Scott County must begin to think far more daringly about ways to make government cost less.
It needs to stop being victimized for its wealth.
And even though the fight over a proposed amphitheater was one of the two hairiest episodes of the past decade, the county could give a lot more thought to enhancing its position as the metro area's center for fun.
These were among the points Dave Unmacht made when he sat down a few days ago for an exit interview. He had just attended his last meeting of the County Board as its top administrator -- and after roughly a quarter-century of leadership positions in the southern suburbs.
He was asked to look to the future, to give advice. These were among the topics he addressed:
The county and its cities should move more aggressively to combine staffs and services.
"How many park directors do we need? How many administrators do we need? How many people should be providing police or other public services?
"We've touched on these issues amongst ourselves; we haven't aggressively started to talk about it. I predict that will happen in the next one to three years. And fiber optic [the network of high-speed data transfers now in place] allows that. The foundation is there. And the relationships are there. We're not just passing out business cards anymore" when leaders from across the county meet regularly as part of a group they call SCALE. "We're talking about how to do things better."
The southwest suburbs, as they develop, need a lot more help from other layers of government in meeting dire needs for things such as roads and bridges.
"There's a perception that the southwest suburbs" -- the swath of them from Carver through Scott and around to Dakota, sometimes called the "Golden Crescent" when combined with the Eden Prairies and Edinas -- "are flush with money and there's no need to send any there. It's simply not true. Our growth demands exceeded expectations."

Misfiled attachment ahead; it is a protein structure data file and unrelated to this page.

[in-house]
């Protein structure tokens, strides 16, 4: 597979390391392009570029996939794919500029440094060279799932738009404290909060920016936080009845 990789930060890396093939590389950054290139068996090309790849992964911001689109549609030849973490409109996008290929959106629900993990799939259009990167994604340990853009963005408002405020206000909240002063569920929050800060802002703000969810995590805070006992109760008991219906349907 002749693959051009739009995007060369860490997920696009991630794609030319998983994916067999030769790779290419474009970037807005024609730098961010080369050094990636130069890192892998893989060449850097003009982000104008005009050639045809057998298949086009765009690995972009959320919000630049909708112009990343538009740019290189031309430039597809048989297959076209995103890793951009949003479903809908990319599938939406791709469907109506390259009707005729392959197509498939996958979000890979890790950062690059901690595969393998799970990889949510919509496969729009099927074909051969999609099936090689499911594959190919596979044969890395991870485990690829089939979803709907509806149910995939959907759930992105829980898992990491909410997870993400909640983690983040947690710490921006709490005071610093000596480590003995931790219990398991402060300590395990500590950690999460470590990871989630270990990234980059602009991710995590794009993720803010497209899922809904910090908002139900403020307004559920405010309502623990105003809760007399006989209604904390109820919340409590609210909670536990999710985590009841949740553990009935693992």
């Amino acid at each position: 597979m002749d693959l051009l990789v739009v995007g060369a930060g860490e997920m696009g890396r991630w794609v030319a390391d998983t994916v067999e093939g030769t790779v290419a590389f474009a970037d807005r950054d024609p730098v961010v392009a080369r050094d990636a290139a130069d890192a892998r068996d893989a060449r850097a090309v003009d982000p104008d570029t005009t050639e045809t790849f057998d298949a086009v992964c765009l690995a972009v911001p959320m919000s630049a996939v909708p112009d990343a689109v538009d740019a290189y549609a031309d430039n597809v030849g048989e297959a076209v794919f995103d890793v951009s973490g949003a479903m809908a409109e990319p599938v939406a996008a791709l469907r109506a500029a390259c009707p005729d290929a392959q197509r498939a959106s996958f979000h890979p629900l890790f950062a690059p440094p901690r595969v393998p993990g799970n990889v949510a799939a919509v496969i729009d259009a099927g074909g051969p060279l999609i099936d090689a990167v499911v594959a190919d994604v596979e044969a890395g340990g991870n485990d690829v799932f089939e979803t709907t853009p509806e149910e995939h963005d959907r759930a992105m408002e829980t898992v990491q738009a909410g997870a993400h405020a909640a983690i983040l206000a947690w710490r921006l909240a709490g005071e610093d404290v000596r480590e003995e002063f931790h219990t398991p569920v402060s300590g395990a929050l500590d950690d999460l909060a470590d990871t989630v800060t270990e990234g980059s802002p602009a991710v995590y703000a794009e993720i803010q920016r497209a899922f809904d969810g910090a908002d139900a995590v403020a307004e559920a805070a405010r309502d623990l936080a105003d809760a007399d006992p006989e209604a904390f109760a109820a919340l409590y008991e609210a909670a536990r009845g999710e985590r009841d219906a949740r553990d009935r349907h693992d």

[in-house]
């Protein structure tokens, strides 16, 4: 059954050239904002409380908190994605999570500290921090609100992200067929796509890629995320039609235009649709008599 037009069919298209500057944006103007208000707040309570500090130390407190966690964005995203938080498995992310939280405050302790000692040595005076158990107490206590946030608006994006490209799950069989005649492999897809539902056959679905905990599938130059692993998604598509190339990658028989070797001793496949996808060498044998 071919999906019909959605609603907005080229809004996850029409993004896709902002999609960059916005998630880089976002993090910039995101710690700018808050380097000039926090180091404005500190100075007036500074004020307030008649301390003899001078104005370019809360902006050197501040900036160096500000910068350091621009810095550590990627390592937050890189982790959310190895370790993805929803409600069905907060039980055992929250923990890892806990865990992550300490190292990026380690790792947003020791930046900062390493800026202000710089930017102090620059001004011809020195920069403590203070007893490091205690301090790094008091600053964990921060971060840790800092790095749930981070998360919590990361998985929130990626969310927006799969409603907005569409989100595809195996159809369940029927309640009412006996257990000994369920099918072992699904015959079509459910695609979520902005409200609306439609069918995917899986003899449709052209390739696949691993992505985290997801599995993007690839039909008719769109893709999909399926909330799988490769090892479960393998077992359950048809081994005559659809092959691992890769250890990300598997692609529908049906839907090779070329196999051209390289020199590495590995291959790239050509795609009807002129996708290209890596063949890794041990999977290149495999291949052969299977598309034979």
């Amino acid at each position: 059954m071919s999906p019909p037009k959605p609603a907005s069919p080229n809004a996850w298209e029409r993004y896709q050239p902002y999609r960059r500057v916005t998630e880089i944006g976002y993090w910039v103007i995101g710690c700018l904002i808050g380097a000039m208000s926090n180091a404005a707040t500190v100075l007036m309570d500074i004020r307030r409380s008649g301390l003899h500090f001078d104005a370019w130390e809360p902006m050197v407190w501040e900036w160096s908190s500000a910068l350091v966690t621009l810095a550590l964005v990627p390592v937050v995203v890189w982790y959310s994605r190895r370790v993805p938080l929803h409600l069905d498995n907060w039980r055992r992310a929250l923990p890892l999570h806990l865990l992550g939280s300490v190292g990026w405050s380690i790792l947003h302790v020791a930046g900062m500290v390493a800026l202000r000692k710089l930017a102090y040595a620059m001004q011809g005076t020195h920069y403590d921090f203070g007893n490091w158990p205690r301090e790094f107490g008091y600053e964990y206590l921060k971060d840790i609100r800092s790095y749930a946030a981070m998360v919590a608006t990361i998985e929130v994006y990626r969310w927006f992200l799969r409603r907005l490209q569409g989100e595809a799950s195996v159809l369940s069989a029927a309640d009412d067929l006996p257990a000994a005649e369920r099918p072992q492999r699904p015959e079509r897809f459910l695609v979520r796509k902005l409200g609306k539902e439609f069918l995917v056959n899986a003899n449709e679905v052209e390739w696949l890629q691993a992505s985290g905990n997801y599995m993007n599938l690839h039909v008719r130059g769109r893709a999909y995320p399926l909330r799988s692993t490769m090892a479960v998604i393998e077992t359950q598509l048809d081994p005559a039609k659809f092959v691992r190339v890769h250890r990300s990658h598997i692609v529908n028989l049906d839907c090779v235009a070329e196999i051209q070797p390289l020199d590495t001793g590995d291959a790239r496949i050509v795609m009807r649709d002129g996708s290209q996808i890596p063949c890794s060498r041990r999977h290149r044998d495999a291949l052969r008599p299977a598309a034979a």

PLACE TO PLAY
To the extent that it does need to pull itself up by its own bootstraps, Scott County should play off its own great strength: as a place for fun.
"It's been an enigma to me all along. Why don't we have more of a countywide conversation on the importance of entertainment and how we can help support it, grow it, look for more?"
Scott County is home to a huge casino, horse racing, Valleyfair, a re-created historic village, a Renaissance fair, two racing speedways and more. A suburban Brainerd, so to speak, yet arguably without the same collective energy or brand image. "It's a missed opportunity."
Unmacht's 11 years in office coincide with a warming in relations with the Shakopee Mdewakanton Sioux Community. The tribe has lately agreed, among many other projects, to plow millions into an upgrade of County Road 83. But he remains cautious.
"The issue of the land trust," the removal of tribal land from tax rolls, "is still raw. We're still not completely over that." And the threat of the tribe's blocking the county's growth plans through strategic land buys?
"They have the wherewithal to acquire land in magnitudes that I don't think anyone could have predicted years ago. They also have the privilege, if you will, to keep their long-term strategies to themselves. I don't know what their ultimate objective is with respect to land ownership. I don't think it's a coequal relationship now and I don't know if it ever will be. Ultimately the key is elected officials: their ability to get along with tribal officials."
One of the most contentious issues lately has been the county's desire to do more with parks, including developing acreage it has long held. And Unmacht foresees a continued push.
"You will see the board talk about a bond issue one of these days to develop this property. We may have to go that route to obtain a large amount of money. It's not an issue for today, but certainly down the line."
David Peterson • 952-882-9023